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  • Editor's Introduction
  • Kurt Martens

In my introduction to The Jurist 75 (2015) 2, I wrote that current or recent legislative initiatives at the universal level may at times interfere with academic planning and call for changes of publication plans. When Pope Francis simplified and changed the procedure for the declaration of nullity of marriages with the promulgation of the motu proprio Mitis iudex Dominus Iesus for the Latin Church and the motu proprio Mitis et misericors Iesus for the Eastern Catholic Churches, the plan for that issue was changed and priority was given to the publication of commentaries to assist our readership and the many practitioners in implementing the new normative framework. Something similar happened again, albeit with less consequences for most canon lawyers: with the promulgation of the apostolic constitution Vultum Dei quaerere (June 29, 2016), Pope Francis made certain changes to women's contemplative life. Therefore, contributions on this apostolic constitution are both very much appropriate and necessary.

In a first article, His Eminence, Walter Cardinal Brandmüller, President Emeritus, Pontifical Committee for Historical Sciences, Vatican City, and former ordinary professor of Church History at the University of Augsburg, Germany, reflects on the renuntiatio papae, following the announcement of Pope Benedict XVI on February 11, 2013. That announcement came totally unexpected, and several questions were raised at that time. The author addresses a number of these questions, and starts by calling [End Page 307] attention to similar events in history, in which one believes precedents can be recognized.

On February 18, 2016, His Eminence, Wilfrid Cardinal Napier, OFM, Archbishop of Durban, South Africa, gave the 2016 Cardinal Dearden Lecture at the School of Theology and Religious Studies of The Catholic University of America. The cardinal reflects on collegiality and synodality, in particular during the 2014 and 2015 Synods of Bishops celebrated in Rome. He draws from a vast episcopal experience.

Pope Francis has generally been described by mainstream media as the "Pope of Mercy" or the "Pope of Charity." Canonists admittedly take another view, by citing also Pope Benedict XVI as a "Pope of Charity," due to his influential encyclical Deus caritas est (2005) and the motu proprio Intima Ecclesiae natura (2012). His Excellency, Most Reverend Bernard A. Hebda, Archbishop of Saint Paul and Minneapolis, MN, took this motu proprio as the theme for the Thirteenth Annual James H. Provost Memorial Lecture he gave at the School of Canon Law of The Catholic University of America on March 10, 2016. The author explains how canon law connects with caritas, and skillfully addresses the challenges to compliance with the motu proprio in the U.S. context.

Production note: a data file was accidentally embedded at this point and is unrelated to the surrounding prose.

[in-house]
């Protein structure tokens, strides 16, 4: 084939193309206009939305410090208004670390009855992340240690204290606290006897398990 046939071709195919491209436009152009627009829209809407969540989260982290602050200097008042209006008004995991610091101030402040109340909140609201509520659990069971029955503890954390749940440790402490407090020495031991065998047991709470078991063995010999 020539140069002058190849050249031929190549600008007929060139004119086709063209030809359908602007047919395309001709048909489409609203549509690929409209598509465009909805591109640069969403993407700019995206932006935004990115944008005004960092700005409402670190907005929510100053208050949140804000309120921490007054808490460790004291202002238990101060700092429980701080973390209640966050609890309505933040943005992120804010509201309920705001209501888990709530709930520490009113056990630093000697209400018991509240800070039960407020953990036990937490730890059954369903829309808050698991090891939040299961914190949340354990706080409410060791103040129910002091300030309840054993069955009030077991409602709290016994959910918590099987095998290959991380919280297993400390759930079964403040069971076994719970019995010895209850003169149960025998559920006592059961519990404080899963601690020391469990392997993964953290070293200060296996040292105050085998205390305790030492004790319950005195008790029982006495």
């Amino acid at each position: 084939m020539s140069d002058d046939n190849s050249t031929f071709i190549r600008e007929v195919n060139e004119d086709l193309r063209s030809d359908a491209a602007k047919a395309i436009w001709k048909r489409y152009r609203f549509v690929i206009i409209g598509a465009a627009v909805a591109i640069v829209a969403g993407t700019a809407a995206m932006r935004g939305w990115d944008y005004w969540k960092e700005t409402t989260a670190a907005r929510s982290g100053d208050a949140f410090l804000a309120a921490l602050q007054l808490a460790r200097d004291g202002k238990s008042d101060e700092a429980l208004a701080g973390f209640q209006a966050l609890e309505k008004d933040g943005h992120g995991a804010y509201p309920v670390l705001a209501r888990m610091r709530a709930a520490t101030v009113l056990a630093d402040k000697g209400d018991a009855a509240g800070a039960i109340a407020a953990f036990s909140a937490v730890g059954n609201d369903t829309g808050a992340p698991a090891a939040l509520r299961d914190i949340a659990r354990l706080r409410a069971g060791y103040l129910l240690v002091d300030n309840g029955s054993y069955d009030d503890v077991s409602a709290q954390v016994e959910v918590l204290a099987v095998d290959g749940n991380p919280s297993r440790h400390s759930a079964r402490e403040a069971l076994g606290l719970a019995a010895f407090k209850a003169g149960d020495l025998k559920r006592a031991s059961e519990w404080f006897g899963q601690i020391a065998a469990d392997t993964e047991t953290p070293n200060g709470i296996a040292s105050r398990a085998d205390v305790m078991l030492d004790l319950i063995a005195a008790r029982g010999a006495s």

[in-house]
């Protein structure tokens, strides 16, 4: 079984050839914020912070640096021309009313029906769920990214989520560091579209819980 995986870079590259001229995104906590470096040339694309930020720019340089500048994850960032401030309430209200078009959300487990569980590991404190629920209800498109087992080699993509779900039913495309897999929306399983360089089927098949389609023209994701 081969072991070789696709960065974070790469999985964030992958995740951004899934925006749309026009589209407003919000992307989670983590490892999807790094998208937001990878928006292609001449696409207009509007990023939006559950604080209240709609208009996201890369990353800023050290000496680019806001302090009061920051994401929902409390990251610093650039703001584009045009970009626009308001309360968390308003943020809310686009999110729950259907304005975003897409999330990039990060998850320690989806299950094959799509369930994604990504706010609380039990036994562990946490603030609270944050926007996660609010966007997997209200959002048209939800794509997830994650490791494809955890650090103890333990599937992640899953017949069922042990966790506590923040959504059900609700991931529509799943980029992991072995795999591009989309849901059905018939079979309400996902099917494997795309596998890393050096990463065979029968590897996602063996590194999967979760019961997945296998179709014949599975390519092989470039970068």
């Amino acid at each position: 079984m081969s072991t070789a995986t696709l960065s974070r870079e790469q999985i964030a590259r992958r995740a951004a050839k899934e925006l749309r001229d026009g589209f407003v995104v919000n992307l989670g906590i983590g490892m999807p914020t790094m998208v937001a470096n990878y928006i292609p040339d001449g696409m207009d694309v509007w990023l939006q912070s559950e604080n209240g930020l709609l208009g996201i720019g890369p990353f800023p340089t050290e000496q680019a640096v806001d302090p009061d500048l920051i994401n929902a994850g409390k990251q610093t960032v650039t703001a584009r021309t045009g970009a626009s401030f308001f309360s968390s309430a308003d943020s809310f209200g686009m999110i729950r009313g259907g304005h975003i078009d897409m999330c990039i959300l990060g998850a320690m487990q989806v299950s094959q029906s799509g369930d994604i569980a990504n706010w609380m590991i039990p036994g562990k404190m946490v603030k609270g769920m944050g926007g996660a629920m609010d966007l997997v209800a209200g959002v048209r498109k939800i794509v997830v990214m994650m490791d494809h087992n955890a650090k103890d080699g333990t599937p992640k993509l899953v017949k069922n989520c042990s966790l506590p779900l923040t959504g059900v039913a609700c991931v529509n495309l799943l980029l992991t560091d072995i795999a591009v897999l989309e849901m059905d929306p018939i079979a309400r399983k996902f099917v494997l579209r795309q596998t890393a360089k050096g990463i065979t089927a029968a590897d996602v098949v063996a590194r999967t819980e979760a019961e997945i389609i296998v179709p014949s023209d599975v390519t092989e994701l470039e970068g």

On November 3, 2016, His Excellency, Most Reverend Wilton D. Gregory, Archbishop of Atlanta, GA, delivered the Tenth Annual Monsignor Frederick R. McManus Memorial Lecture at the School of Canon Law of The Catholic University of America. The theme of his lecture was liturgical preaching in the 21st century. The author argues that, when considering the future of the Church in the United States and throughout the world, and the task of the new evangelization in an increasingly secular and even "post-Christian" society, certainly in the Western world, the significance of the homily is more crucial than ever. He starts with a historical survey of the evolution of liturgical preaching over the centuries leading up to the Second Vatican Council and the implementation of the liturgical reforms. He then considers the homily in light of recent magisterial documents, including Pope Benedict XVI's post-synodal apostolic exhortation Verbum Domini and Pope Francis' apostolic exhortation Evangelii gaudium. In conclusion, he addresses the U.S. context, and the challenges to faithful preaching in an increasingly multicultural and diverse Church that is the North American reality today in the 21st century. [End Page 308]

In its articles, The Jurist aims to ensure all areas of canon law are reasonably covered. As is often noted, consecrated life is not always given its proper place in the canonical world. That comment does not apply to The Jurist: three of the ten articles in this issue deal directly with book II of the code of canon law, in particular the section on consecrated life. Two of...


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